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Blog Post

Up the M2M Value Chain – Location Based Services (LBS)

Posted by Chuck Horne on 06/23/2011

M2M wireless network service providers need to continue to innovate and demonstrate to their customers – the M2M solution providers selling into enterprise end-users – that they are approaching the relationship as a legitimate partnership, rather than acting merely as a technology vendor.

The M2M service provider partner must help solution providers grow their businesses. A good network provider enables the addition of new revenue streams and provides access to tools and technology that reduce operational support costs associated with providing an M2M solution, network providers. For example, layering on location based services (LBS) and integrating them into the user interfaces and APIs of the service provider's business management platform arms solutions providers with value-added services that can now be offered to its customer base. A solution provider can now show the individual locations of every one of its customer's devices overlaid across a map with a date/time stamp, nearest street address, Lat-Lon and even the nearest cell tower.

What are location based services and why should you care?

Location based services enable a customer to see the location of its devices in real time and retrieve basic information such as whether the device is registered on the network as well as the history of recent data sessions. This valuable information enables the customer/end-user and the M2M solution provider to determine if the device is functioning as intended and its exact location. Should a service call – such as a hardware swap – becomes necessary, they have the means to quickly and accurately locate the device. Other benefits include being able to locate a device that is attached to an asset, should that asset go missing.

How does LBS work? Differences between GPS, AGPS and ECID

Location based services work using one or more of a combination of three technology protocols to determine a device's location. If the device has a GPS chip and has line of sight to the nearest navigation satellite, GPS provides the most accurate location – 15 to 100 feet. Should a pure GPS reckoning not be available due to atmospheric conditions or line of sight issues, Assisted GPS (AGPS) will be used, providing a hybrid of satellite and cell tower location based information, resulting in an accuracy of 15 to 50 feet. If a device does not have any type of GPS technology, then Enhanced Cell ID (ECID) will be used which will triangulate the location of the device according to the nearest cell towers and the relative signal strength between them. This method has an accuracy at 500 to 800 feet, although it can be less accurate in more rural areas where fewer cell towers exist.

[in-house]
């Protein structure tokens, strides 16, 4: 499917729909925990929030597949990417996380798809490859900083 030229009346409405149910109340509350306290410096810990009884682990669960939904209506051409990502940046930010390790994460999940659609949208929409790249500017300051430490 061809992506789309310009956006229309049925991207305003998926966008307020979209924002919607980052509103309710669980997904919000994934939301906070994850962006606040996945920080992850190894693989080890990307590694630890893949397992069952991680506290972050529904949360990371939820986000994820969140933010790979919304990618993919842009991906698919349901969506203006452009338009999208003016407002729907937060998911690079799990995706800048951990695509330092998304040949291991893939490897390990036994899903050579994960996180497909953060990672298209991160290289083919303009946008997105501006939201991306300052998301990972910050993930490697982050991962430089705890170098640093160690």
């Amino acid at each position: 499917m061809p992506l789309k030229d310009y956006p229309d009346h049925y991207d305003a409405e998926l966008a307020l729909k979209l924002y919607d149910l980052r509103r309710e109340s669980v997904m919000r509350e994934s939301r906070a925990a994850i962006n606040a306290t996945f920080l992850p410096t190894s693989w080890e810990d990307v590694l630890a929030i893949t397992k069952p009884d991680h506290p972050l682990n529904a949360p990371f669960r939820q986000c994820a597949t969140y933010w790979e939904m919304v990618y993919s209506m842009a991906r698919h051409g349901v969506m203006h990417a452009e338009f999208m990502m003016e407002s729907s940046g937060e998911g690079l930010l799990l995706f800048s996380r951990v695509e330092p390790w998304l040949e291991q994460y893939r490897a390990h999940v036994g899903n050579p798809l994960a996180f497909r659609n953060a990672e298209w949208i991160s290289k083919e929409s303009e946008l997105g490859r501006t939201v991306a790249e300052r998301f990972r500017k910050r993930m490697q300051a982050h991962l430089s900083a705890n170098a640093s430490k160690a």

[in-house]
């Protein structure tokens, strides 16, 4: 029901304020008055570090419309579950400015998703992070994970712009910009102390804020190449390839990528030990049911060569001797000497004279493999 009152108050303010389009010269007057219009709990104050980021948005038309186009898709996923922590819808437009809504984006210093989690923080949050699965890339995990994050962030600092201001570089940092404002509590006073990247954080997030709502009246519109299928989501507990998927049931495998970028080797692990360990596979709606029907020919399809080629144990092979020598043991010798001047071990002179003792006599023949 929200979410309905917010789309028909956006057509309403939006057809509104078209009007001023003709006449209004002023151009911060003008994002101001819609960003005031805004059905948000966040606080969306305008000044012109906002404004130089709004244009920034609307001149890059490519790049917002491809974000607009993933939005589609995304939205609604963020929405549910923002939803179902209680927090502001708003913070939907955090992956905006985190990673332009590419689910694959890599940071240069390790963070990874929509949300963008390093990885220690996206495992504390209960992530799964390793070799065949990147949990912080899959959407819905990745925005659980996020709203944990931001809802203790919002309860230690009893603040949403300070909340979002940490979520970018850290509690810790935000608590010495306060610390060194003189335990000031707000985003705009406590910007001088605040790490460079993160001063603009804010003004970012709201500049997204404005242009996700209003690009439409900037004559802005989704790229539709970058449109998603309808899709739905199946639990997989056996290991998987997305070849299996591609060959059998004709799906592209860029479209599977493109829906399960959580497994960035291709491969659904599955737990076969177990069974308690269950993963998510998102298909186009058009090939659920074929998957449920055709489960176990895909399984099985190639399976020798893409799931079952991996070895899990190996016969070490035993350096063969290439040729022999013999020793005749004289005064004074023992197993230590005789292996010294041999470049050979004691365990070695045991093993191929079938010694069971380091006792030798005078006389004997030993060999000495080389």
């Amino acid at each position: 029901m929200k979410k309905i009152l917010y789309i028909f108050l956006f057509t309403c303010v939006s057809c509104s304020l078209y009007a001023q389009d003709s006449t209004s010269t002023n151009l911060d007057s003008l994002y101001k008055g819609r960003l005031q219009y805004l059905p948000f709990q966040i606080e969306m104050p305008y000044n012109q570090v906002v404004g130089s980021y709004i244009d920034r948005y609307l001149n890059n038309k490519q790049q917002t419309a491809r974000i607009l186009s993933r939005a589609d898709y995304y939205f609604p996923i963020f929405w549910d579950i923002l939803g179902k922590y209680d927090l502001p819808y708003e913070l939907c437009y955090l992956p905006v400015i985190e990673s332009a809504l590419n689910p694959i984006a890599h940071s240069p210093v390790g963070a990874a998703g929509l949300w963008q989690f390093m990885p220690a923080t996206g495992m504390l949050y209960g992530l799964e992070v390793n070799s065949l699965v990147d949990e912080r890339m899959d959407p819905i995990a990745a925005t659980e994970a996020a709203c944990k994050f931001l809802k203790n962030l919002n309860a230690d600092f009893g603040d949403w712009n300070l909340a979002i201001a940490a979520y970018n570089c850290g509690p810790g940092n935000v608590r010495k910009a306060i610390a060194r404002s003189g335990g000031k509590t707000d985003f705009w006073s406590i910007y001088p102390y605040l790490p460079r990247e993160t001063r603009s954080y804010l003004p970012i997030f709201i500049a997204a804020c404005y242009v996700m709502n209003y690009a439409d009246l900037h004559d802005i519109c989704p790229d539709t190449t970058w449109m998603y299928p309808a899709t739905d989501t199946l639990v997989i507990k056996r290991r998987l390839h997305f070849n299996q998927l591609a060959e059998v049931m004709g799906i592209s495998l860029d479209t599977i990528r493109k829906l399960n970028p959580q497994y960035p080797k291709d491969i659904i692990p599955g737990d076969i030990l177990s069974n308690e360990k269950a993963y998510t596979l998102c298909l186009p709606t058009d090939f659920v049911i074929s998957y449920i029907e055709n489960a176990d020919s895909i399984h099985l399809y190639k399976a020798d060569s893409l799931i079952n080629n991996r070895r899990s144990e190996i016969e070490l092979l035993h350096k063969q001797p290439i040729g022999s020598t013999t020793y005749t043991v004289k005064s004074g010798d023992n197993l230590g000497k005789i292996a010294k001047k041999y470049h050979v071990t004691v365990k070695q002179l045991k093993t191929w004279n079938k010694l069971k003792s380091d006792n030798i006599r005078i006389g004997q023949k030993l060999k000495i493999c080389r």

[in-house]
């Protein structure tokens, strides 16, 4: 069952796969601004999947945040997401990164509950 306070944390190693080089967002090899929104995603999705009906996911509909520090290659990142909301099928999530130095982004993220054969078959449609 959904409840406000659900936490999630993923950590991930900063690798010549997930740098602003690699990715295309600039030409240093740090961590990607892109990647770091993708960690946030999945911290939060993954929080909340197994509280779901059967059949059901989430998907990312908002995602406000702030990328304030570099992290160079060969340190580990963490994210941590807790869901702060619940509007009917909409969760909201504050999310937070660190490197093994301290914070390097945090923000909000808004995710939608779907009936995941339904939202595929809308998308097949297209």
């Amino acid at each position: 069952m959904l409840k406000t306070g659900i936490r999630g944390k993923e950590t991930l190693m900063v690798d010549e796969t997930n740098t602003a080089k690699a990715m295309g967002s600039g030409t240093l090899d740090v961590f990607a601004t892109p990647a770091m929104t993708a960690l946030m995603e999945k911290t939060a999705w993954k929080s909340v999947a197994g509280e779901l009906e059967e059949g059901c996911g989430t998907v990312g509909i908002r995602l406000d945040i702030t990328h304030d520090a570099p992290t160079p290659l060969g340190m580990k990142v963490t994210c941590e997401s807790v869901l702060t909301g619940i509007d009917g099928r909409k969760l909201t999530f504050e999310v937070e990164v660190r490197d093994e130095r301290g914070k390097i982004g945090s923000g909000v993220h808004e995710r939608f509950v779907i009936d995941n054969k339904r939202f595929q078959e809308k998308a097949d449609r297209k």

What are the practical business applications for location based services?

First and foremost, LBS help M2M network service providers and their customers with advanced trouble-shooting capabilities. Knowing where a device is located, whether or not it is live on the network and information about the last completed data session is an invaluable tool when trouble is suspected. Reducing mean time to resolution for a problem, especially for mission critical applications such as fleet or asset tracking, saves valuable resources and reduces support costs.

Secondly, new business lines and incremental revenue streams can be realized using LBS creatively. For example, if a fleet management company can use LBS to track the location of the truck AND the driver (via his cell phone), service providers are able to charge a premium for this type of enhanced application when the vehicle's location just isn't enough.

A couple of things about LBS that you need to know:

  • LBS can enhance the stickiness of any M2M application, especially for highly mobile solutions. However, the technology does have limitations. If your device is roaming onto a non-native network, such as a rural carrier which has a roaming agreement with the carrier of record, LBS will not work. If the device is out of range of the cell network it will not work. LBS services, if using AGPS or ECID, will incur data usage charges. LBS queries also take a toll on the battery life of the devices in question. And, LBS queries do introduce latency in terms of their response times, in inverse with the accuracy of the location method deployed. For instance, the most accurate – GPS queries – due to satellite connectivity and latency issues, take longer (5-20 seconds). In contrast, ECID, while the least accurate from a location accuracy perspective, is the fastest in terms of response to a query (1-3 seconds of latency), with AGPS falling in between.
  • LBS are here to stay and the technology, accuracy and costs associated with offering them will continue to improve as long as companies find innovative ways to use them to improve operational efficiencies, increase revenue, or both.
By Chuck Horne, VP Product and Service Management
Chuck Horne currently serves as Vice President of Product and Service Management for KORE Telematics, an industry leader providing wireless M2M network services for enterprises and solution providers. Chuck is a senior marketing and product executive with over 30 years of strategic product management and business consulting experience in the wireless, internet, and telecommunications industry. In his current capacity, Chuck is responsible for product planning and management of KORE's wireless services portfolio.